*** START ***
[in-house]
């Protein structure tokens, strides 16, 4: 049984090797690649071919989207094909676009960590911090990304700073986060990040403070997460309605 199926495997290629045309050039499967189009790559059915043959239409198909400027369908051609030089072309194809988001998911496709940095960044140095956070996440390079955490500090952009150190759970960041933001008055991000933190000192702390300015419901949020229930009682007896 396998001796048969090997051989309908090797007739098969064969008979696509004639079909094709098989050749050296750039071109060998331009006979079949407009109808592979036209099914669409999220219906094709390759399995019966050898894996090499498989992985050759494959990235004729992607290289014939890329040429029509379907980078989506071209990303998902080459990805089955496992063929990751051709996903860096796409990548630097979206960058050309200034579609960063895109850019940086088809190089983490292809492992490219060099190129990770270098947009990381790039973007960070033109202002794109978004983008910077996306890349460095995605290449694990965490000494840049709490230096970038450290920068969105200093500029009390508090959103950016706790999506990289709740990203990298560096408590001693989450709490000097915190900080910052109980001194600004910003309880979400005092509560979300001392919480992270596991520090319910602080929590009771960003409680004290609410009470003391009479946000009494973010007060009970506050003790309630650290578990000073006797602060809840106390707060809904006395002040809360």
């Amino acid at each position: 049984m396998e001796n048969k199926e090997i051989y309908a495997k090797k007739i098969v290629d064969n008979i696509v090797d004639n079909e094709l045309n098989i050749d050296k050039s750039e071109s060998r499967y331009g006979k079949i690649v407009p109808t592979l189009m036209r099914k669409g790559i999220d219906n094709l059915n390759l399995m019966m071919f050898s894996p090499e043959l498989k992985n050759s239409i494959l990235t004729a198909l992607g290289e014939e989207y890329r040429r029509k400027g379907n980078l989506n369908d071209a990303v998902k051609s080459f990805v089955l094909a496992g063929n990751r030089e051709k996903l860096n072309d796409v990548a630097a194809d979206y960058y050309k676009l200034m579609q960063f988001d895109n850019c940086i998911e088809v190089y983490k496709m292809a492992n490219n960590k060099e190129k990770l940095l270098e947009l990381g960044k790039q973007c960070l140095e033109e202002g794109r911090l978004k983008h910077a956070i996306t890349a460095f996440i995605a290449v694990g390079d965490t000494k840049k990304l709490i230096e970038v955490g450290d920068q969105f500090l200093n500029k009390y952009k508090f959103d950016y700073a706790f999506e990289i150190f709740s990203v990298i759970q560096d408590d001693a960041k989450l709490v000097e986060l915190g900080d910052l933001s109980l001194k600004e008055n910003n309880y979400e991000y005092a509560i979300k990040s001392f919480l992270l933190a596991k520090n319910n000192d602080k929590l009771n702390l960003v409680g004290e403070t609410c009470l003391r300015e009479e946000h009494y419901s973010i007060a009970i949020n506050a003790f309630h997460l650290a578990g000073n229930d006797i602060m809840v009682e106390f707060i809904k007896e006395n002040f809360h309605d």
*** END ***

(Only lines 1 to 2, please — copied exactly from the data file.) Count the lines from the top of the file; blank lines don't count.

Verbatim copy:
[in-house]
């Protein structure tokens, strides 16, 4: 049984090797690649071919989207094909676009960590911090990304700073986060990040403070997460309605 199926495997290629045309050039499967189009790559059915043959239409198909400027369908051609030089072309194809988001998911496709940095960044140095956070996440390079955490500090952009150190759970960041933001008055991000933190000192702390300015419901949020229930009682007896 396998001796048969090997051989309908090797007739098969064969008979696509004639079909094709098989050749050296750039071109060998331009006979079949407009109808592979036209099914669409999220219906094709390759399995019966050898894996090499498989992985050759494959990235004729992607290289014939890329040429029509379907980078989506071209990303998902080459990805089955496992063929990751051709996903860096796409990548630097979206960058050309200034579609960063895109850019940086088809190089983490292809492992490219060099190129990770270098947009990381790039973007960070033109202002794109978004983008910077996306890349460095995605290449694990965490000494840049709490230096970038450290920068969105200093500029009390508090959103950016706790999506990289709740990203990298560096408590001693989450709490000097915190900080910052109980001194600004910003309880979400005092509560979300001392919480992270596991520090319910602080929590009771960003409680004290609410009470003391009479946000009494973010007060009970506050003790309630650290578990000073006797602060809840106390707060809904006395002040809360």